The correlation between the rate of unemployment in the United States and the value of Eurozone public sector debt is possibly sketchy at best. However, today investors were nervously awaiting data from the Labor Department in the hopes that falling unemployment would help investors bear the strain of the problematic debt burdens faced by smaller European nations, which in turn were delivered by the impact of slower growth courtesy of the U.S. financial crisis. In any event, the headline unemployment rate inexplicably fell to 9.7%, a radical departure from a double-digit rate that many have predicted will remain during 2010.
Due to annual revisions the report provides less visibility than hoped. But what we get to take away is that while January job losses totaled 20,000 there is room for hope. Job creation occurred within both service and manufacturing sectors. The rate of underemployment, which which many perceive to be the true rate of unemployment, fell sharply from 17.3% to 16.5%. Finally, the average hourly workweek nudged ahead by one-tenth to 33.3 hours, indicating lengthening work times.
During the dissection of the report, the S&P 500 index futures slumped to their lowest level since November 6, 2009 at 1,050.625. And while the report leaves analysts floundering over a precisely how good or bad the report really is, I have to conclude that the arrival of the data itself is one step further towards a calmer path for the market today. After all the churning in the aftermath of the data, investors have to weigh, based upon the report, whether they have reason to slam dunk stocks once again today. It’s been a bad week for stocks, and for the European markets especially, it’s been a nasty, nasty one.
Eurodollar futures – March notes reached a crescendo before today’s report, trading up to 118-26 as the Eurozone deficit story creates added anxiety. Yields fell to around 3.56% and the employment picture created a wave of relief selling. Notes came back to unchanged in light of the report and are a little higher at 118-13. Most global short end futures continue to exhibit similar patterns, with the March and June contracts down a couple of ticks while further dated contracts continue to rise. This would perhaps indicate marginally firmer cash demand in the money markets on rising Eurozone funding fears. If sovereigns are under pressure, watch out for pressure at the bank level.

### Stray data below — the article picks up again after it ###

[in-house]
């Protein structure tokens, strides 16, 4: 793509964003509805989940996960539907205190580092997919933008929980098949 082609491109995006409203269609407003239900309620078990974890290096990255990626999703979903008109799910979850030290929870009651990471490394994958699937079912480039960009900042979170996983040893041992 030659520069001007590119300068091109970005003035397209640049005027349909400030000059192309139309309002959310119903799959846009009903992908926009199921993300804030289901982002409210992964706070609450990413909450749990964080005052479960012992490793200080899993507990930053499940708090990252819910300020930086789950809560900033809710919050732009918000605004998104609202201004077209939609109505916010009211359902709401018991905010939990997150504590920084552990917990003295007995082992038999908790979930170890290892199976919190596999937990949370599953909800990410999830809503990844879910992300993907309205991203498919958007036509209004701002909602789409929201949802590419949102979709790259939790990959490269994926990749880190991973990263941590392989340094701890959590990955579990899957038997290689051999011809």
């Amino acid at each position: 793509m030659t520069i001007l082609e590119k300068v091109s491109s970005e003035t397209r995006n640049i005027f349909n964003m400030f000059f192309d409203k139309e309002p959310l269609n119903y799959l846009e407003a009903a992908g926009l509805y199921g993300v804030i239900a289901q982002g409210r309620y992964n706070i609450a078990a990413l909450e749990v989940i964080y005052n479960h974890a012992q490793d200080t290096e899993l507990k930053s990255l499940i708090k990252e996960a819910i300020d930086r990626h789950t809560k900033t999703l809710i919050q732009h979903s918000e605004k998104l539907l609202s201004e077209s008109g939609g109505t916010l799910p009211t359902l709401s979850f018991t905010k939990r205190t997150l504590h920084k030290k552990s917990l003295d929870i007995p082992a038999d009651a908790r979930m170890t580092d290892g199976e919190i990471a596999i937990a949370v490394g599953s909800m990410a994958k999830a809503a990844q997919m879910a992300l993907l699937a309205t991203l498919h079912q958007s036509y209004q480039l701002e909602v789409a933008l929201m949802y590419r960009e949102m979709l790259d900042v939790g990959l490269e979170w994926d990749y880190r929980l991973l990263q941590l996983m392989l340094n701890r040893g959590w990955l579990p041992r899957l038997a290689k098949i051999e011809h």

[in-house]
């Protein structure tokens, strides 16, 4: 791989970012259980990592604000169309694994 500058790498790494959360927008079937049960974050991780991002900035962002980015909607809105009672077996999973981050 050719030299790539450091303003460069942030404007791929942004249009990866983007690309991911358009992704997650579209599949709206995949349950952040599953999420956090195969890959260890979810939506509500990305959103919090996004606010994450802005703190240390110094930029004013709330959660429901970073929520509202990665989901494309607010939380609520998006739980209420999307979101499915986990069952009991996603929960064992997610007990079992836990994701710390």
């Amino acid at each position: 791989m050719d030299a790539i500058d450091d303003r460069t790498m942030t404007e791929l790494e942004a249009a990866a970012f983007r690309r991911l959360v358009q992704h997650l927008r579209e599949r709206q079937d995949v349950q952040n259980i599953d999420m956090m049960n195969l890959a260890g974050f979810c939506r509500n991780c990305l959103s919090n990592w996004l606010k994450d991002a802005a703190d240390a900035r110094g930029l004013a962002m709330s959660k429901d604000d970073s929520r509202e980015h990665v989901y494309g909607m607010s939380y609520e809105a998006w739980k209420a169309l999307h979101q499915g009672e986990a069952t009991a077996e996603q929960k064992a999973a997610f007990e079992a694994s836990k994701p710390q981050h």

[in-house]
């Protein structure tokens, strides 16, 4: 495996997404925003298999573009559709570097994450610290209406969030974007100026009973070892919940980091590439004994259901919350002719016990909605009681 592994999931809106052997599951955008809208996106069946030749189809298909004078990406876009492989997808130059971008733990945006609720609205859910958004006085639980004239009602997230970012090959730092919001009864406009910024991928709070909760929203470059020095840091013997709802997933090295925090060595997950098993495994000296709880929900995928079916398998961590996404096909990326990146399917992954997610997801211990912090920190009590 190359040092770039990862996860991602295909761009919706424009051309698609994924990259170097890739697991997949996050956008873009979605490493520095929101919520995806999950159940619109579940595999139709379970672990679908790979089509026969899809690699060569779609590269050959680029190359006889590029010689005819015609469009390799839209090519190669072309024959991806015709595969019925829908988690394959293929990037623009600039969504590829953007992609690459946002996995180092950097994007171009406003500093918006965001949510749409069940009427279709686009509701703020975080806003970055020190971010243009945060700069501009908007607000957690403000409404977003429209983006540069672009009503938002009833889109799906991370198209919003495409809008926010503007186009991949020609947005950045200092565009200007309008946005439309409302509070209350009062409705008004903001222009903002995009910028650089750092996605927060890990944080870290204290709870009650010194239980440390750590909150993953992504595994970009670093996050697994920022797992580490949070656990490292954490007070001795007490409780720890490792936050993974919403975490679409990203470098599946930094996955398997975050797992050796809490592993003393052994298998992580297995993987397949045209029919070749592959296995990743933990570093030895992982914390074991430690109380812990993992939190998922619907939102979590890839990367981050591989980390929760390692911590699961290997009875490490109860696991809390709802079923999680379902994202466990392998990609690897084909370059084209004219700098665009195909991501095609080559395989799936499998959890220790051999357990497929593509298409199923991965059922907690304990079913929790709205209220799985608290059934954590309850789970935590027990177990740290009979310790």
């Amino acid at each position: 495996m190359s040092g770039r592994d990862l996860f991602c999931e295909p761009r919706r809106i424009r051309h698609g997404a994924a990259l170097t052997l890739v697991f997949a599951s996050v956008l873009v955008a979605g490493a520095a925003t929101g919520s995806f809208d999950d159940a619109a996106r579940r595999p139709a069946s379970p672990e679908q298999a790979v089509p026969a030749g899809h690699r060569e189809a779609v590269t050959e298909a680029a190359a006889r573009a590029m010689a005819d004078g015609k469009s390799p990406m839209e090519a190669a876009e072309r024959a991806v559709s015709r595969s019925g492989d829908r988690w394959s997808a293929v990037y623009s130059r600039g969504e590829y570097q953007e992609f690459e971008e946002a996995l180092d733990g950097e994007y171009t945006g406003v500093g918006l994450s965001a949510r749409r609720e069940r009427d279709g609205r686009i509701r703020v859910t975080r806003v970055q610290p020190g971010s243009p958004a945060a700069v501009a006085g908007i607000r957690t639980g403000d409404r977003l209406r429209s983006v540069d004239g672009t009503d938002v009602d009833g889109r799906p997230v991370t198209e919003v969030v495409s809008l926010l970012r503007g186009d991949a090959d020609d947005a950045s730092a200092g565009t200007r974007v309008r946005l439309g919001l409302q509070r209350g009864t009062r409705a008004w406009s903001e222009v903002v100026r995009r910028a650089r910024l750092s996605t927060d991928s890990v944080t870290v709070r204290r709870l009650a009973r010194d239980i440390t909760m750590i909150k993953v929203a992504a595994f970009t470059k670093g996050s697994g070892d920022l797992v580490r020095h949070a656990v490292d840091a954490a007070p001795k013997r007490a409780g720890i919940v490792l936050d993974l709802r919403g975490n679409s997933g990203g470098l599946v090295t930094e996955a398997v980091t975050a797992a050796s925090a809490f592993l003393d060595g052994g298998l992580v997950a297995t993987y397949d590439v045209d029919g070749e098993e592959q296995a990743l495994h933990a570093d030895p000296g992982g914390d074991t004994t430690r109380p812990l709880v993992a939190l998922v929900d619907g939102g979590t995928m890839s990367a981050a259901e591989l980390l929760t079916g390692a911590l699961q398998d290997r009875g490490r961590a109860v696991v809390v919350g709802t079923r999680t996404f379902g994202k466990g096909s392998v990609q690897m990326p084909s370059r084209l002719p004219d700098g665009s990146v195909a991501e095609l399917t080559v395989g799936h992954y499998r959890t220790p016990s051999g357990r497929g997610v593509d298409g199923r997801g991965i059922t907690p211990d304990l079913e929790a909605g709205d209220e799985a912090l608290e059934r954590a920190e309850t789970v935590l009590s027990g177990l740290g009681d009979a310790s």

European short futures – Gains for longer maturities along the euribor strip clearly illustrate the fact that the yield curve is flattening sharply in tune with the argument that disorderly deficits demand economic slowdown. The March future is down two ticks at 99.30 while the March 2011 contract has rallied 10 basis points to 98.42. As the spread between the two contracts narrows by 12 basis points the yield curve becomes flatter. ECB President Trichet tried to divert market focus away from member deficits at its periphery pointing out that U.S. and Japanese budget deficits were significantly larger than those of the average Eurozone member. Perhaps Mr. Trichet’s definition of average would be different if he sat in the hospital emergency room with one bare foot in a bucket of scalding water with the other in icy water. On average, he’d feel no pain.
British interest rate futures – The British yield curve faces ongoing flattening similar to that in Europe. The March futures is lower by two basis points and again is higher across later maturities as stock markets remain lower and fears for economic slowdown remain intact. March gilts rose 15 ticks to 116.01 where the yield is 3.88%.
Australian rate futures –Aussie government bonds rose sending yields down six basis points to 5.38% after a quarterly report from the RBA indicated that it views deficit reduction plans at advanced nations as a threat to growth. It also upgraded its domestic growth outlook citing gains in the fortunes of export destinations of China and India. Aussie 90-day bills rallied five basis points across the yield curve.
Canada’s 90-day BAs – Canadian yields actually rose by a couple of basis points to 3.37%at the 10-year after a domestic report showed the creation of 43,000 jobs during January. The strengthening labor market created three times as many jobs as predicted and keeps the domestic economy on a convincing path of recovery. Hence, 90-day bill prices are finding little reason to rally today with prices a tick either side of unchanged along the curve.
Japan – Investors bough JGBs overnight as North American equity market weakness translated into deeper losses for Asian markets where the Nikkei fell by 2.9%. Bond buyers sent the March bond contract higher by 23 ticks to 139.03 where the yield eased to 1.35% into the weekend.